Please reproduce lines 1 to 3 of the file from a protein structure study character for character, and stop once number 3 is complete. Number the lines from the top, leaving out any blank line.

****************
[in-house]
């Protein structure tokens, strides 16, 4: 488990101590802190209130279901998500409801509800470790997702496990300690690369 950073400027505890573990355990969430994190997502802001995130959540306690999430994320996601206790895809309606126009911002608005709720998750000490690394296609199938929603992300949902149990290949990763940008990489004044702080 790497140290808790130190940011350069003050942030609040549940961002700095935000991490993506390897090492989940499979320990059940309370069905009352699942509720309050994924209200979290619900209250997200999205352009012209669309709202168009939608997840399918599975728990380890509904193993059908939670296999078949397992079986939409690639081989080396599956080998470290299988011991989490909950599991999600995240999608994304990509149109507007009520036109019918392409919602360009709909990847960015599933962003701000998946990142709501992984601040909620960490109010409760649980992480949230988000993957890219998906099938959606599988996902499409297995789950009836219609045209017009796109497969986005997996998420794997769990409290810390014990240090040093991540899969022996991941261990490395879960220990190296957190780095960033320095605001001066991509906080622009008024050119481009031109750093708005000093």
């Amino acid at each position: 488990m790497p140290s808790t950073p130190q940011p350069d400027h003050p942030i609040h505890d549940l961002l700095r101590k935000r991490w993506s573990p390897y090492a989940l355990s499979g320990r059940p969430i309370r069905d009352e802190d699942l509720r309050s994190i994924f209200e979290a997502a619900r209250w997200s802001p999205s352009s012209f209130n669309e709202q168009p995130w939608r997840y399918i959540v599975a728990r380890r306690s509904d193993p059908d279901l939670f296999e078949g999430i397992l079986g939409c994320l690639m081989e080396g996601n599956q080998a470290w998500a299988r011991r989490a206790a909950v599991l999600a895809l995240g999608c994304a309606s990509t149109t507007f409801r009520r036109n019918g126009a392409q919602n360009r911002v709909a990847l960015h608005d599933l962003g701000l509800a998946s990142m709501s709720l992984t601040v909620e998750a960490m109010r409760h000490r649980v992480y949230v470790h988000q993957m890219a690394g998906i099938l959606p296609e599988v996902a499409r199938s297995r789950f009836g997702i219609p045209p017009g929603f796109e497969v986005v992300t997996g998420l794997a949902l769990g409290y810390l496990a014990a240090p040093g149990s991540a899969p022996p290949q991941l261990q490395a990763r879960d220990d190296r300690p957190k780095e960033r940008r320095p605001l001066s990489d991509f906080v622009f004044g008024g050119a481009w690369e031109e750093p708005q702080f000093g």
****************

[in-house]
């Protein structure tokens, strides 16, 4: 488990101590802190209130279901998500409801509800470790997702496990300690690369 950073400027505890573990355990969430994190997502802001995130959540306690999430994320996601206790895809309606126009911002608005709720998750000490690394296609199938929603992300949902149990290949990763940008990489004044702080 790497140290808790130190940011350069003050942030609040549940961002700095935000991490993506390897090492989940499979320990059940309370069905009352699942509720309050994924209200979290619900209250997200999205352009012209669309709202168009939608997840399918599975728990380890509904193993059908939670296999078949397992079986939409690639081989080396599956080998470290299988011991989490909950599991999600995240999608994304990509149109507007009520036109019918392409919602360009709909990847960015599933962003701000998946990142709501992984601040909620960490109010409760649980992480949230988000993957890219998906099938959606599988996902499409297995789950009836219609045209017009796109497969986005997996998420794997769990409290810390014990240090040093991540899969022996991941261990490395879960220990190296957190780095960033320095605001001066991509906080622009008024050119481009031109750093708005000093």
């Amino acid at each position: 488990m790497p140290s808790t950073p130190q940011p350069d400027h003050p942030i609040h505890d549940l961002l700095r101590k935000r991490w993506s573990p390897y090492a989940l355990s499979g320990r059940p969430i309370r069905d009352e802190d699942l509720r309050s994190i994924f209200e979290a997502a619900r209250w997200s802001p999205s352009s012209f209130n669309e709202q168009p995130w939608r997840y399918i959540v599975a728990r380890r306690s509904d193993p059908d279901l939670f296999e078949g999430i397992l079986g939409c994320l690639m081989e080396g996601n599956q080998a470290w998500a299988r011991r989490a206790a909950v599991l999600a895809l995240g999608c994304a309606s990509t149109t507007f409801r009520r036109n019918g126009a392409q919602n360009r911002v709909a990847l960015h608005d599933l962003g701000l509800a998946s990142m709501s709720l992984t601040v909620e998750a960490m109010r409760h000490r649980v992480y949230v470790h988000q993957m890219a690394g998906i099938l959606p296609e599988v996902a499409r199938s297995r789950f009836g997702i219609p045209p017009g929603f796109e497969v986005v992300t997996g998420l794997a949902l769990g409290y810390l496990a014990a240090p040093g149990s991540a899969p022996p290949q991941l261990q490395a990763r879960d220990d190296r300690p957190k780095e960033r940008r320095p605001l001066s990489d991509f906080v622009f004044g008024g050119a481009w690369e031109e750093p708005q702080f000093g």